FIG. 2A is a block diagram of the transmit modem 102 (FIG. 1). The transmit modem 102 comprises a channel coder 201, a mapper 202, a modulator 203, transmit filters 204, and an analog front-end (AFE) 205. A line 221 couples the channel coder 201 to the transmit data end point 101 (FIG. 1). Moreover, a line 223 couples the mapper 202 to the channel coder 201. Furthermore, a line 225 couples the modulator 203 to the mapper 202. Additionally, a line 227 couples the transmit filters 204 to the modulator 203. A line 229 couples the AFE 205 to the transmit filters 204 and a line 231 couples the communications channel 103 to the AFE 205.

The channel coder 201 receives the digital data s(n) from the transmit data end point 101 (FIG. 1) and adds redundancy to the data to reduce the probability of errors such as noise and the ISI of the communications channel 103, thereby producing an output. The mapper 202 receives the output of the channel coder 201 over the line 223, and maps the output from bits into symbols, such as, complex numbers of a constellation. For instance, the mapper 202 receives bits 000001011010100101110111, and divides the bits into groups 000, 001, 011, 010, 100, 101, 110, and 111. The mapper 202 then maps each of the group of bits into complex numbers of a constellation of two dimensions. The modulator 203 then receives the symbols from the mapper 202, and modulates the symbols into one or more carrier waveforms. Different types of modulation techniques include amplitude modulation (AM), phase modulation (PM), frequency modulation (FM), pulse amplitude modulation (PAM), carrierless amplitude/phase modulation (CAP), discrete multitone modulation (DMT), discrete wavelet multitone modulation (DWMT), and quadrature amplitude modulation (QAM). The modulation techniques comprise single-carrier or multi-carrier modulation.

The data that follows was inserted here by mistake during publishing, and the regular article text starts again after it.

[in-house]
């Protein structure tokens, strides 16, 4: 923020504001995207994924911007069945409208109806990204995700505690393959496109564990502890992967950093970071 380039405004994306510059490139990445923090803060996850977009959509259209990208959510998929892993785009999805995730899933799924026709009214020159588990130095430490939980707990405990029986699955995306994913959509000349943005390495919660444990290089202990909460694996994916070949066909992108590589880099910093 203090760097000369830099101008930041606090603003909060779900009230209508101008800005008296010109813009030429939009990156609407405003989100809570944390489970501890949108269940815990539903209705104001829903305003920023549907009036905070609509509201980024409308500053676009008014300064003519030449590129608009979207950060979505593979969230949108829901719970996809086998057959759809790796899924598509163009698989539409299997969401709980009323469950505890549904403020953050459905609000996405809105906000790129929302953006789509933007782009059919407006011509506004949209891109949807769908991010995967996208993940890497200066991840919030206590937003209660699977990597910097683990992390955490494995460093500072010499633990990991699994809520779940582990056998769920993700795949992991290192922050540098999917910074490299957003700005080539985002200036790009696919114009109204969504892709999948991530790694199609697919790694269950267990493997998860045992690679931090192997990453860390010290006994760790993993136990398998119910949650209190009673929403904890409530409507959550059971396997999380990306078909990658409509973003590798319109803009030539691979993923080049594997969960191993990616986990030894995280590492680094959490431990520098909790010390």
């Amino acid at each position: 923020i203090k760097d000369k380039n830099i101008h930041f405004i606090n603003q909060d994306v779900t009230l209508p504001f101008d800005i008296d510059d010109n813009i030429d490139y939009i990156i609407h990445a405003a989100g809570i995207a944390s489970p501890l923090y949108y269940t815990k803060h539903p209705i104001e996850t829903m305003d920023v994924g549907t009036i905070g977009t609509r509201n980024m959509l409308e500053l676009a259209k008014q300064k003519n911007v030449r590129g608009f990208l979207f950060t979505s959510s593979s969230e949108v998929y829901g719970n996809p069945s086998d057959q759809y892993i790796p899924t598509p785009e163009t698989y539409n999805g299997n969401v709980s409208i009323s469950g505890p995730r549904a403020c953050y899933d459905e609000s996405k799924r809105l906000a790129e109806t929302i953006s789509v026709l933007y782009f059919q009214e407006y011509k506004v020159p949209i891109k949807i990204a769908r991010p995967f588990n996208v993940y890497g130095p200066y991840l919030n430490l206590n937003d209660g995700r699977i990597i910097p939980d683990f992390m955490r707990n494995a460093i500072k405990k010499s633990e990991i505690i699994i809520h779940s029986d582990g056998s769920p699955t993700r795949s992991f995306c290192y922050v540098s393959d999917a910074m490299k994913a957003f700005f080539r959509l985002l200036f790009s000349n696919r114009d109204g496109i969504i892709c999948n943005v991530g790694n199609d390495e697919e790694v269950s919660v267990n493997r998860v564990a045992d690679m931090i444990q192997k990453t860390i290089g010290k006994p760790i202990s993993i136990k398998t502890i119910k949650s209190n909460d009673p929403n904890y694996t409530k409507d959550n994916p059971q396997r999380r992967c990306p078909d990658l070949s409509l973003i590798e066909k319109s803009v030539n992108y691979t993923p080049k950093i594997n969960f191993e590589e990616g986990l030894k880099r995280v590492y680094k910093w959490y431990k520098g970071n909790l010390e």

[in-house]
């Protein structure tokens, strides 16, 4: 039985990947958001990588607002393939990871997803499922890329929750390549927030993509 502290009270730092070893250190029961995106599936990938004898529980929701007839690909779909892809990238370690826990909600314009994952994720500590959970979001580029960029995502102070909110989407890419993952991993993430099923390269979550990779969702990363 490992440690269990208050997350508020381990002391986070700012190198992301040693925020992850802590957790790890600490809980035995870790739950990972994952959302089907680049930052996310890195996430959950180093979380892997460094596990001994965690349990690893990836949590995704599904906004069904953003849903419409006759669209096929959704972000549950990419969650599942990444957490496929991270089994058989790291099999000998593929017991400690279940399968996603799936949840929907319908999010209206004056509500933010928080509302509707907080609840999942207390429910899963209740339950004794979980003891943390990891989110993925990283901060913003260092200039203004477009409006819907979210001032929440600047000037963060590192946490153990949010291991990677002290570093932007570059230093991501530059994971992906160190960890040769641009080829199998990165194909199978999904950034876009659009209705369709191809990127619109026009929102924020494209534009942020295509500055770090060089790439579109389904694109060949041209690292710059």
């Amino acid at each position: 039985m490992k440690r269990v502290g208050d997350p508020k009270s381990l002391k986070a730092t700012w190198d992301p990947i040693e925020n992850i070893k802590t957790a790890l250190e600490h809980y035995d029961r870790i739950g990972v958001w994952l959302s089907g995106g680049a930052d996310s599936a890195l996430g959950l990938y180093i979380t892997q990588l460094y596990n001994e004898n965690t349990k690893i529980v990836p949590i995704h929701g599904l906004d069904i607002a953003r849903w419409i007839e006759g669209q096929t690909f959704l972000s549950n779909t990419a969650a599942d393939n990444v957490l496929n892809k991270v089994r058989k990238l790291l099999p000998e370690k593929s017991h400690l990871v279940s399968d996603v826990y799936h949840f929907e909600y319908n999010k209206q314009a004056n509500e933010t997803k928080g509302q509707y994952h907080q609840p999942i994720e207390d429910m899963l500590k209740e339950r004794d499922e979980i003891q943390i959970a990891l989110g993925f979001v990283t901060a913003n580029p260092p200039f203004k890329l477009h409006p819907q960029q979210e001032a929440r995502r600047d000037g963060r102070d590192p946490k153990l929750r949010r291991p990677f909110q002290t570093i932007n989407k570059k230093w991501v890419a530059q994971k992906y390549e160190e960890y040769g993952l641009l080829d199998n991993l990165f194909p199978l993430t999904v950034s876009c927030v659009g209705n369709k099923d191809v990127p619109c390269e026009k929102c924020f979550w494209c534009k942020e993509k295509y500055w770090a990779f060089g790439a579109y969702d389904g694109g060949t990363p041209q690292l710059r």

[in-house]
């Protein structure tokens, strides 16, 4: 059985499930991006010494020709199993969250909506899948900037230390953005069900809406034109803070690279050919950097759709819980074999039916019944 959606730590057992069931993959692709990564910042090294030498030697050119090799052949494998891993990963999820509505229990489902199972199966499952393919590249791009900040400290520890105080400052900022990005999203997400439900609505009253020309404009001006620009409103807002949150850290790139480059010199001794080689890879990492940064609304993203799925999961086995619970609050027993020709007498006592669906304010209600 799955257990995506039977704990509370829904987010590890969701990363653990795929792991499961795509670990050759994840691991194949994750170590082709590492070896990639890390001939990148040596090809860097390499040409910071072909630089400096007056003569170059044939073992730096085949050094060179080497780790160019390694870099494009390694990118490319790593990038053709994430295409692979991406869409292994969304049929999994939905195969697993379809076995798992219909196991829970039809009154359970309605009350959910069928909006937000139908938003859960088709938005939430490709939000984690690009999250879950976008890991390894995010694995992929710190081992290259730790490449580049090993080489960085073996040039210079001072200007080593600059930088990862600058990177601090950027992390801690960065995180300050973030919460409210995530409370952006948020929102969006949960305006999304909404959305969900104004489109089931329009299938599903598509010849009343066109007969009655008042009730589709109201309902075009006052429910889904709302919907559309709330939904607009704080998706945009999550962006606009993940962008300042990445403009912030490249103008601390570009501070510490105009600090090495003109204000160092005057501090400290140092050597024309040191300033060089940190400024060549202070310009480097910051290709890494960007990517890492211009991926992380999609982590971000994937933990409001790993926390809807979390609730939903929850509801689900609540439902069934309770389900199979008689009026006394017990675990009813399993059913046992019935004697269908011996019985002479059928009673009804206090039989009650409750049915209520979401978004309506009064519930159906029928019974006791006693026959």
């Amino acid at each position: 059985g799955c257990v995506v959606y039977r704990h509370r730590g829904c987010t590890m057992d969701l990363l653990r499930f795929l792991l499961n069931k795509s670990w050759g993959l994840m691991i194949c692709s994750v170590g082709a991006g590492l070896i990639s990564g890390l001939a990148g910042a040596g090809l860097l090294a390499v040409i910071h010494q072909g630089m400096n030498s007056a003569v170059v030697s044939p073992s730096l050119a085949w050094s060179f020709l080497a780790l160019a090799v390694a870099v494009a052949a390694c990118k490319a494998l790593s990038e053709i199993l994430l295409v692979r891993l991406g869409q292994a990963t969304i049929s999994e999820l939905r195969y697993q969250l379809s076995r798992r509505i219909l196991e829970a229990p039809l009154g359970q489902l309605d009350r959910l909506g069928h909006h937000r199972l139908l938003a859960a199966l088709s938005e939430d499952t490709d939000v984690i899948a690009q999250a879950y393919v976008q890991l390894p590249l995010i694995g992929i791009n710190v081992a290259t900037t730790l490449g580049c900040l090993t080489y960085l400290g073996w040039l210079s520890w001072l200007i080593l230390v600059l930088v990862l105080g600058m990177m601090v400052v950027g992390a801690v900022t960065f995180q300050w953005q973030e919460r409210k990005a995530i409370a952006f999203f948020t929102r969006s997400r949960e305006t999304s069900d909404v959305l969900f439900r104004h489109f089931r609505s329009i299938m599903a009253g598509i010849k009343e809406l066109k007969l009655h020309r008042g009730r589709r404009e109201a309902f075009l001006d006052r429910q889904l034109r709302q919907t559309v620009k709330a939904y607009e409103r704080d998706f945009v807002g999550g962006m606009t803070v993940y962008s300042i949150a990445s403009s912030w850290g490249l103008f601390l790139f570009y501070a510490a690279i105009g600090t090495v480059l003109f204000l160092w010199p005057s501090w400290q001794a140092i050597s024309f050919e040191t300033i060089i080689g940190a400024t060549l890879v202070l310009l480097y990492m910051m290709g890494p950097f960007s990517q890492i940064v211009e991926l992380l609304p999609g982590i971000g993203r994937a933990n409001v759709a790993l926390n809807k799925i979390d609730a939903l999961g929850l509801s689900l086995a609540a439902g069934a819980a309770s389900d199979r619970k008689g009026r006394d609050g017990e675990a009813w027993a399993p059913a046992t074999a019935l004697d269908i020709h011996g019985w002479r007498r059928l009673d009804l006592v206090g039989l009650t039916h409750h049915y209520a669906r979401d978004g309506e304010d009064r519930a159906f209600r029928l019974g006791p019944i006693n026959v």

QAM is one form of multi-level amplitude and phase modulation that is frequently employed in digital communication. In other words, QAM is a method of combining two amplitude modulated symbols into a single channel, thereby doubling the bandwidth of each of the symbols. QAM is used with PAM in digital systems, especially in wireless applications. In a QAM signal, there are two carriers, each having the same frequency but deferring in phase by 90°. One is called and in-phase (I) signal and the other is called a quadrature (Q) signal. Mathematically, the I signal can be represented by a sine wave, and the Q signal by a cosine wave. The two carriers are combined to produce the carrier waveform. Odd QAM is QAM when the number of bits, k, is odd, and even QAM is QAM when the number of bits, k, is even.